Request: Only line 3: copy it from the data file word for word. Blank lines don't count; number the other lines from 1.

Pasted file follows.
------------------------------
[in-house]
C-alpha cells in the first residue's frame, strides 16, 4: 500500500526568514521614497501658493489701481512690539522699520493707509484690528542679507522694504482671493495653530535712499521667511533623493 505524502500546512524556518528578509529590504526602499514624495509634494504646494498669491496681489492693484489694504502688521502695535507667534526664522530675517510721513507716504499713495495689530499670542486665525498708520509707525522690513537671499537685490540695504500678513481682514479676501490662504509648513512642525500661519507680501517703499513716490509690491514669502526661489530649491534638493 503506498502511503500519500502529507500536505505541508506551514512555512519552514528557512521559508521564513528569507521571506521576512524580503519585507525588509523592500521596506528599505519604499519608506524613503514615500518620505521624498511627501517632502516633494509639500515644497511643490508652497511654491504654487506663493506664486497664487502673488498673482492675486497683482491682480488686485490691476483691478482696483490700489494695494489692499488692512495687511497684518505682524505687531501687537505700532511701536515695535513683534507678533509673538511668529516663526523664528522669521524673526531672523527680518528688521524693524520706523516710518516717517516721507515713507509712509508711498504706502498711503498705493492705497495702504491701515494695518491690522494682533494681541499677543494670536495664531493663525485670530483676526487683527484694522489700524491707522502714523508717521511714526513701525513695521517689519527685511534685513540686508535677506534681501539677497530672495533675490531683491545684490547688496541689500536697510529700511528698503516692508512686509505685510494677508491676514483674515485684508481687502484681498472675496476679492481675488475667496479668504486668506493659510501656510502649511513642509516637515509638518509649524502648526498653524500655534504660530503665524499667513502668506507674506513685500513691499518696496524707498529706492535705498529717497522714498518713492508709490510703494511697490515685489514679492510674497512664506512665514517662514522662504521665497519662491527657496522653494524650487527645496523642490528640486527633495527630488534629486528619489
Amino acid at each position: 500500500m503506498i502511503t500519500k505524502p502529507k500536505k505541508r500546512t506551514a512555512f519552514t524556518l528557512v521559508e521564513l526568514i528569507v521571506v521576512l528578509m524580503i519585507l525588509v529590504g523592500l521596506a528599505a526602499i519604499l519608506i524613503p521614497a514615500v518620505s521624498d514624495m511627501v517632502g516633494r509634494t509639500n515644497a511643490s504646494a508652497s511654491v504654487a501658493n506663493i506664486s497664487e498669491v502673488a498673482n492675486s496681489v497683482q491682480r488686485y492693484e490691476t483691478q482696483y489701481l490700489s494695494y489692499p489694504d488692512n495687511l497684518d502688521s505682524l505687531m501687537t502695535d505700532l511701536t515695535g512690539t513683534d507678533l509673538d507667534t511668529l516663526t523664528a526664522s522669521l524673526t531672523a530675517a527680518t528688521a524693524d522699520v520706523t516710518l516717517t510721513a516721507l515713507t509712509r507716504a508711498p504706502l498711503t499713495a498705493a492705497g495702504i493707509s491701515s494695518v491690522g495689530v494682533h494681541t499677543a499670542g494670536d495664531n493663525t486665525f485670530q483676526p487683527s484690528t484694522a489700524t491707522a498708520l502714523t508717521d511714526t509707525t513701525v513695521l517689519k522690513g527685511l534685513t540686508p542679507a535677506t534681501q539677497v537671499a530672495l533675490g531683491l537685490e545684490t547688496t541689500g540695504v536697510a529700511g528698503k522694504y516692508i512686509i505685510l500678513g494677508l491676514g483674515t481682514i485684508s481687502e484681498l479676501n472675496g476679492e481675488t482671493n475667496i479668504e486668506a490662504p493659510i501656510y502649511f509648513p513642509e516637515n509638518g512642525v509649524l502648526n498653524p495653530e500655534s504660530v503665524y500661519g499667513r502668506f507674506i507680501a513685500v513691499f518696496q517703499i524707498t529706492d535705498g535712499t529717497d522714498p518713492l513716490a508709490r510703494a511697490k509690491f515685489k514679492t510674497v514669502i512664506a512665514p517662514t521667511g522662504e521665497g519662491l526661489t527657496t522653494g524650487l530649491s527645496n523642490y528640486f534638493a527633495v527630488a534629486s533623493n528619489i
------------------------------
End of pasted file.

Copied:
Amino acid at each position: 500500500m503506498i502511503t500519500k505524502p502529507k500536505k505541508r500546512t506551514a512555512f519552514t524556518l528557512v521559508e521564513l526568514i528569507v521571506v521576512l528578509m524580503i519585507l525588509v529590504g523592500l521596506a528599505a526602499i519604499l519608506i524613503p521614497a514615500v518620505s521624498d514624495m511627501v517632502g516633494r509634494t509639500n515644497a511643490s504646494a508652497s511654491v504654487a501658493n506663493i506664486s497664487e498669491v502673488a498673482n492675486s496681489v497683482q491682480r488686485y492693484e490691476t483691478q482696483y489701481l490700489s494695494y489692499p489694504d488692512n495687511l497684518d502688521s505682524l505687531m501687537t502695535d505700532l511701536t515695535g512690539t513683534d507678533l509673538d507667534t511668529l516663526t523664528a526664522s522669521l524673526t531672523a530675517a527680518t528688521a524693524d522699520v520706523t516710518l516717517t510721513a516721507l515713507t509712509r507716504a508711498p504706502l498711503t499713495a498705493a492705497g495702504i493707509s491701515s494695518v491690522g495689530v494682533h494681541t499677543a499670542g494670536d495664531n493663525t486665525f485670530q483676526p487683527s484690528t484694522a489700524t491707522a498708520l502714523t508717521d511714526t509707525t513701525v513695521l517689519k522690513g527685511l534685513t540686508p542679507a535677506t534681501q539677497v537671499a530672495l533675490g531683491l537685490e545684490t547688496t541689500g540695504v536697510a529700511g528698503k522694504y516692508i512686509i505685510l500678513g494677508l491676514g483674515t481682514i485684508s481687502e484681498l479676501n472675496g476679492e481675488t482671493n475667496i479668504e486668506a490662504p493659510i501656510y502649511f509648513p513642509e516637515n509638518g512642525v509649524l502648526n498653524p495653530e500655534s504660530v503665524y500661519g499667513r502668506f507674506i507680501a513685500v513691499f518696496q517703499i524707498t529706492d535705498g535712499t529717497d522714498p518713492l513716490a508709490r510703494a511697490k509690491f515685489k514679492t510674497v514669502i512664506a512665514p517662514t521667511g522662504e521665497g519662491l526661489t527657496t522653494g524650487l530649491s527645496n523642490y528640486f534638493a527633495v527630488a534629486s533623493n528619489i